Insulin for injection comes in small glass bottles, or vials, and in cartridges. Both are sealed with a rubber lid. One vial or cartridge contains many doses. To remove a dose of insulin from:
- A vial: Use an insulin syringe. The syringe is also used to inject the insulin.
- A cartridge: Use a pen-shaped device called an insulin pen. The cartridge fits inside the pen and the dose of insulin is set with a dial on the outside of the pen. The pen is used to give the insulin.
Some insulin pens work with premixed insulin cartridges, such as Humulin 70/30, NovoLog Mix 70/30, and Humalog Mix 50/50.
To give an insulin injection, the needle is inserted through the skin. The medicine is pushed from the syringe into fatty tissue just below the skin. Insulin usually is injected into the abdomen, upper arm, buttocks, or thigh.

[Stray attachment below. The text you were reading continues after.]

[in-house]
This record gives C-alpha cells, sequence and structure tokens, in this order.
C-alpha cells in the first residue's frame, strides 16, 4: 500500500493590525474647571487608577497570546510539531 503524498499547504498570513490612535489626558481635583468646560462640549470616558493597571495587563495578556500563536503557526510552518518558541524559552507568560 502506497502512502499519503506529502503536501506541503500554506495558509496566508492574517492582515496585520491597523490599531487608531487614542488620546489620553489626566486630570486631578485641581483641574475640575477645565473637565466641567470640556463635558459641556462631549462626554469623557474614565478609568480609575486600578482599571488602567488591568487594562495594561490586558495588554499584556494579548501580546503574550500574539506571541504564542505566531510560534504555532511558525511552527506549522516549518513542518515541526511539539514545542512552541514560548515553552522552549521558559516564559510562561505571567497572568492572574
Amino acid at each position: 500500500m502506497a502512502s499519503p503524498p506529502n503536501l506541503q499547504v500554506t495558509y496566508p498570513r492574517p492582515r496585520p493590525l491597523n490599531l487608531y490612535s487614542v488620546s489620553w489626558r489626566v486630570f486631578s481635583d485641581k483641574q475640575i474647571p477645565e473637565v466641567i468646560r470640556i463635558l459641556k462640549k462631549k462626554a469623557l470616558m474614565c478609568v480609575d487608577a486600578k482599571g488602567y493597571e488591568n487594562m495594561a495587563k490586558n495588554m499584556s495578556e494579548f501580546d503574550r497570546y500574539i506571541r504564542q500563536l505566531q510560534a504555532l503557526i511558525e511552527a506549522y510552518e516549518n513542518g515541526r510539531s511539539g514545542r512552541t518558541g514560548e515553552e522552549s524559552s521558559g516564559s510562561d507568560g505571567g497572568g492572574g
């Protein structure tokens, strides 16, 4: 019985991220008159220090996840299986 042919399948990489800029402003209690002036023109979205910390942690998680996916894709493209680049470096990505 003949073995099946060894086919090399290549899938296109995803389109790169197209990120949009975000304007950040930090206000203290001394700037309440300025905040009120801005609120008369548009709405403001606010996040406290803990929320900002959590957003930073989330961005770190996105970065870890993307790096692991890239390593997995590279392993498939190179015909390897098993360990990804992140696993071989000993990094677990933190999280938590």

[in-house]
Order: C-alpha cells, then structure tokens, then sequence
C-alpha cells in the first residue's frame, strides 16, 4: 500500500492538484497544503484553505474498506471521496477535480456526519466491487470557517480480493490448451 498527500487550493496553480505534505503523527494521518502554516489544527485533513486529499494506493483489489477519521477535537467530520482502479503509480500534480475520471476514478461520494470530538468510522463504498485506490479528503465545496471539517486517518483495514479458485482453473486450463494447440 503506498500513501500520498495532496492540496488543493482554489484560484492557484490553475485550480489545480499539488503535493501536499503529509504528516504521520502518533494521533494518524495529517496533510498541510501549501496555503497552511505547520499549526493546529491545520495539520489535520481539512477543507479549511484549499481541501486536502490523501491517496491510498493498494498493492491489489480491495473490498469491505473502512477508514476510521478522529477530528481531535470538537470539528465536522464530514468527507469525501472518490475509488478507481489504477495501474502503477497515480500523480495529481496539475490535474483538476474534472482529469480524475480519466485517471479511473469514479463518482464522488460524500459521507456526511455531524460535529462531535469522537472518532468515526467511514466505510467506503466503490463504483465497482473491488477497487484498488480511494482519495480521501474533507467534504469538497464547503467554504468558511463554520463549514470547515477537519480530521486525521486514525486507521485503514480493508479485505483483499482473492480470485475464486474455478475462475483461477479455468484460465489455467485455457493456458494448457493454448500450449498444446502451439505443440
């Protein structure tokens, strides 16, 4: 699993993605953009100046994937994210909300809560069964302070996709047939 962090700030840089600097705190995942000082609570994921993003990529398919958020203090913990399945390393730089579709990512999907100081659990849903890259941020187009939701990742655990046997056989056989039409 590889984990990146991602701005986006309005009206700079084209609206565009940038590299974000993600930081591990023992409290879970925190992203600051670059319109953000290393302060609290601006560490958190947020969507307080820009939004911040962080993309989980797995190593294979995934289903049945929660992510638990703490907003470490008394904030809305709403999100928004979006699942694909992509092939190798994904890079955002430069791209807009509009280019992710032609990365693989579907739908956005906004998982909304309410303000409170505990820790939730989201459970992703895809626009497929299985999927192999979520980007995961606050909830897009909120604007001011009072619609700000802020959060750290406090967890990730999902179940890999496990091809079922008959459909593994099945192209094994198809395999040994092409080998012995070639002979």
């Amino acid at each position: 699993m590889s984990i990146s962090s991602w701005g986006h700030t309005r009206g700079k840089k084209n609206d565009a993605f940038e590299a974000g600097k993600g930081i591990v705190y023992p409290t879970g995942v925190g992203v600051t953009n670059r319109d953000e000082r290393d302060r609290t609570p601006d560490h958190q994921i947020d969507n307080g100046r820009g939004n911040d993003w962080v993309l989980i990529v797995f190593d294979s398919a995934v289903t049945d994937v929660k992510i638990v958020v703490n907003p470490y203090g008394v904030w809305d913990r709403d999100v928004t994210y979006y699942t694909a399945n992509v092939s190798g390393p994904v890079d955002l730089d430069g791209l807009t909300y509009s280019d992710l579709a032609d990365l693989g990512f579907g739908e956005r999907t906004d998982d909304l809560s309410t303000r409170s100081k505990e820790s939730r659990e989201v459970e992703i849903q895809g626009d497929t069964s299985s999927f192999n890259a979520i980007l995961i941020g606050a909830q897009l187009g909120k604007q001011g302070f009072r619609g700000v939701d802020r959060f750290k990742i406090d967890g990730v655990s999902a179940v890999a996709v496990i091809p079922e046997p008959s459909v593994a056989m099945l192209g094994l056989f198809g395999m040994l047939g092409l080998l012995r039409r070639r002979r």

Your child may need to take two types of insulin at the same time. Because most types of insulin that are prescribed to be taken at the same time can be mixed together, you can give both doses in the same syringe.
If your child has type 1 diabetes, his or her body no longer produces insulin. Because insulin is not available, sugar cannot enter body cells to be used for energy. As a result, the blood sugar level rises. Insulin injections are needed to keep blood sugar levels within a target range when a person has type 1 diabetes.
If your child has type 2 diabetes, either the pancreas isn't able to produce enough insulin or your child's body tissues have become resistant to insulin. Children with type 2 diabetes may need to take medicine to control their blood sugar.